By Ijaz Nabi
The floods of August 2022 could not have come at a worse time for Pakistan caught up in deep macroeconomic and political turmoil. A ballooning trade deficit, impending debt service obligations, and fast-depleting reserves had put a lot of pressure on the exchange rate, which had depreciated 24 percent in 21-22. Inflation was at an all-time high (27 percent year on year). Already in an IMF program (the fifth since 2000) with stringent fiscal targets, there was little room to fund large unanticipated expenditure. Nearly $31 billion concessionary capital, which would help create the fiscal space needed to respond to any exogenous shock, was tied up with the continuation of the IMF program. To make things worse, the coalition government that had ousted the previous government in a vote of confidence resisted tough conditionality and the program was on hold. A general election was around the corner and removing the monstrous energy subsidy carried a huge political cost.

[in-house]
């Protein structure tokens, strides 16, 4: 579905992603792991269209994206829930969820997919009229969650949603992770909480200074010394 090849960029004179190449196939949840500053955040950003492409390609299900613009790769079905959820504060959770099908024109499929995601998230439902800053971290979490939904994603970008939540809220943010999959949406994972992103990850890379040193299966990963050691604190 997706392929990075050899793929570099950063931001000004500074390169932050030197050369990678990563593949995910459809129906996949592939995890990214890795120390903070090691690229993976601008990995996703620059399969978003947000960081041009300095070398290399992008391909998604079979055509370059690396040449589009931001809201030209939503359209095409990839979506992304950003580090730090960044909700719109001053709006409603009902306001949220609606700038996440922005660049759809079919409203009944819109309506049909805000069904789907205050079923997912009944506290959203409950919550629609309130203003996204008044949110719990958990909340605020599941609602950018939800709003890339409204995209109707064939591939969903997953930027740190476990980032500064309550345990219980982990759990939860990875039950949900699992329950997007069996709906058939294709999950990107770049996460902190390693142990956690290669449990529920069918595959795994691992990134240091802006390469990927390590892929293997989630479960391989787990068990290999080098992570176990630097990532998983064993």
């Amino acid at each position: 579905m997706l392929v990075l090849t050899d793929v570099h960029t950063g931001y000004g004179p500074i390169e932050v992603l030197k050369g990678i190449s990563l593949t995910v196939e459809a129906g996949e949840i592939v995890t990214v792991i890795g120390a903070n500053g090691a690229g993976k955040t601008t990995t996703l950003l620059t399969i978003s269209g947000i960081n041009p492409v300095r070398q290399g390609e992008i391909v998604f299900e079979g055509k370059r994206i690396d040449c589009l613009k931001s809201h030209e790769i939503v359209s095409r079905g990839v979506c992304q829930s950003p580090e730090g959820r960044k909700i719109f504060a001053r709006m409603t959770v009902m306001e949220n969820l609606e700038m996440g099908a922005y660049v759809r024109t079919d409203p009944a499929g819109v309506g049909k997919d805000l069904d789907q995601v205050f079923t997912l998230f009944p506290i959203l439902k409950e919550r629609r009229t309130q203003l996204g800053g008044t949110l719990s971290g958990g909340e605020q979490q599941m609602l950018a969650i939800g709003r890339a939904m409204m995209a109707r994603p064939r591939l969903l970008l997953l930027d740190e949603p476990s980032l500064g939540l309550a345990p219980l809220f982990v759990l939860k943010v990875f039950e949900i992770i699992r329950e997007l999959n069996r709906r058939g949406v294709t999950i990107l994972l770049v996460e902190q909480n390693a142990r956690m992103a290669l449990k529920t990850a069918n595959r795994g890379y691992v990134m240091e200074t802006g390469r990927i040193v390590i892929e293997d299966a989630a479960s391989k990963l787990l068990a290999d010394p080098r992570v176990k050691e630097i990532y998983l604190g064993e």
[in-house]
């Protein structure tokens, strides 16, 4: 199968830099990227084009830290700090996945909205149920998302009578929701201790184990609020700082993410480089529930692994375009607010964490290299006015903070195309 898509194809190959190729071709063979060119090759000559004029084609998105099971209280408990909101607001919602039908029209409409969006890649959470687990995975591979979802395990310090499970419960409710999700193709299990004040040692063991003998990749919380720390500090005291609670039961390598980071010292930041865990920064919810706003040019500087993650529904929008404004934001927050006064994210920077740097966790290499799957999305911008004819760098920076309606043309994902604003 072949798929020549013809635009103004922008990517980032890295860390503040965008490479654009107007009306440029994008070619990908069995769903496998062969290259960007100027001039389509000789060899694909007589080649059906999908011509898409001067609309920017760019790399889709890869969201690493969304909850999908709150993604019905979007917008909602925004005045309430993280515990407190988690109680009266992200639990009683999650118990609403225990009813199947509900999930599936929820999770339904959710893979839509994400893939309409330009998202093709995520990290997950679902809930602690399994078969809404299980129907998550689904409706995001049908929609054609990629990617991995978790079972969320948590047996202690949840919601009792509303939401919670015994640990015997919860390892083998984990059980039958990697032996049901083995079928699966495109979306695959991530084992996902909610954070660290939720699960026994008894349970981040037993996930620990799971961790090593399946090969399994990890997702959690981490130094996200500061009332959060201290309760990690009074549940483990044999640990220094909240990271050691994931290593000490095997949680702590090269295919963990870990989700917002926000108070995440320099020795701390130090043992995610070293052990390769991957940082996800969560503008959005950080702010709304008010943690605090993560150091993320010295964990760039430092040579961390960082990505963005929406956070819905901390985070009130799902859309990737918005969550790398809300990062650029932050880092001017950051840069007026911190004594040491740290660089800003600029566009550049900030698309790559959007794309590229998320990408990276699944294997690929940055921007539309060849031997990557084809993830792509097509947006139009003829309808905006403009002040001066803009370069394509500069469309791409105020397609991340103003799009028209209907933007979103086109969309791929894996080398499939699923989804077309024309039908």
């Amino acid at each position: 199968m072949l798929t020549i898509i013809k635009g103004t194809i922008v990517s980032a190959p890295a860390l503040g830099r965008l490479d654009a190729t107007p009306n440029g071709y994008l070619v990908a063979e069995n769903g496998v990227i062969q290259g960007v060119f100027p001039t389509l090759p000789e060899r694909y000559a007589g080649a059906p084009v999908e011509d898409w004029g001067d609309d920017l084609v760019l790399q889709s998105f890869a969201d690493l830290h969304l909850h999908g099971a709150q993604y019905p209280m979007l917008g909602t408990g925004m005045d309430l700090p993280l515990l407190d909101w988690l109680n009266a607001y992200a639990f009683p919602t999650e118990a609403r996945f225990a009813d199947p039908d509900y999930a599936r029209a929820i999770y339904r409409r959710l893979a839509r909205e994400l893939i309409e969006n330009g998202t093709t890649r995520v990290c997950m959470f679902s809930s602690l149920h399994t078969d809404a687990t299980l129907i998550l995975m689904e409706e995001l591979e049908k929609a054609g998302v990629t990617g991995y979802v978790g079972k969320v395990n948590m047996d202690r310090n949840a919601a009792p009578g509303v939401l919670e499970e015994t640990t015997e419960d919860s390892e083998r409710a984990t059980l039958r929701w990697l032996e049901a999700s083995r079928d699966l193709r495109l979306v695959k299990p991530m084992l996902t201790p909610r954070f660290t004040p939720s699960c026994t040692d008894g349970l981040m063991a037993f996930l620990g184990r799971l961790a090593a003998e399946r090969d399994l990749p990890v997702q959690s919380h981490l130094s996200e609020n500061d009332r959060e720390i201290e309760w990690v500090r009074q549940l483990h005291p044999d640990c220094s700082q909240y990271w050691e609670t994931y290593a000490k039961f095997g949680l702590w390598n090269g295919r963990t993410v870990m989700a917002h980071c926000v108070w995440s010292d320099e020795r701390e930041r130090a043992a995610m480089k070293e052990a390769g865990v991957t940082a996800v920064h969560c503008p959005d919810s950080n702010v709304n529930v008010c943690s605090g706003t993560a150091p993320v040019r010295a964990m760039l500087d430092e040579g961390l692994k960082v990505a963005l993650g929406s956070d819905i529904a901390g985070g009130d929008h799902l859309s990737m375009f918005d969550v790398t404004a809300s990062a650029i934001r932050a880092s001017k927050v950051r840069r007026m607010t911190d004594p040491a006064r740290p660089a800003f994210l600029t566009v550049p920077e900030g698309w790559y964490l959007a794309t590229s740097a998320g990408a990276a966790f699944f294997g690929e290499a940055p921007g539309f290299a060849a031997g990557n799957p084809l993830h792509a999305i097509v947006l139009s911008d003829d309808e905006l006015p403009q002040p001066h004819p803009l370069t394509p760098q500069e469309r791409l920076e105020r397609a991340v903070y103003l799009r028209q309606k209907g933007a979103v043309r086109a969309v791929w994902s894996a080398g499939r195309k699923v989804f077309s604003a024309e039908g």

Pakistan receives 70 percent of its rain in the monsoon months of July and August. Low pressure over the Tibetan plateau attracts water-laden winds from the Arabian sea and the Bay of Bengal. The winds travel westward along…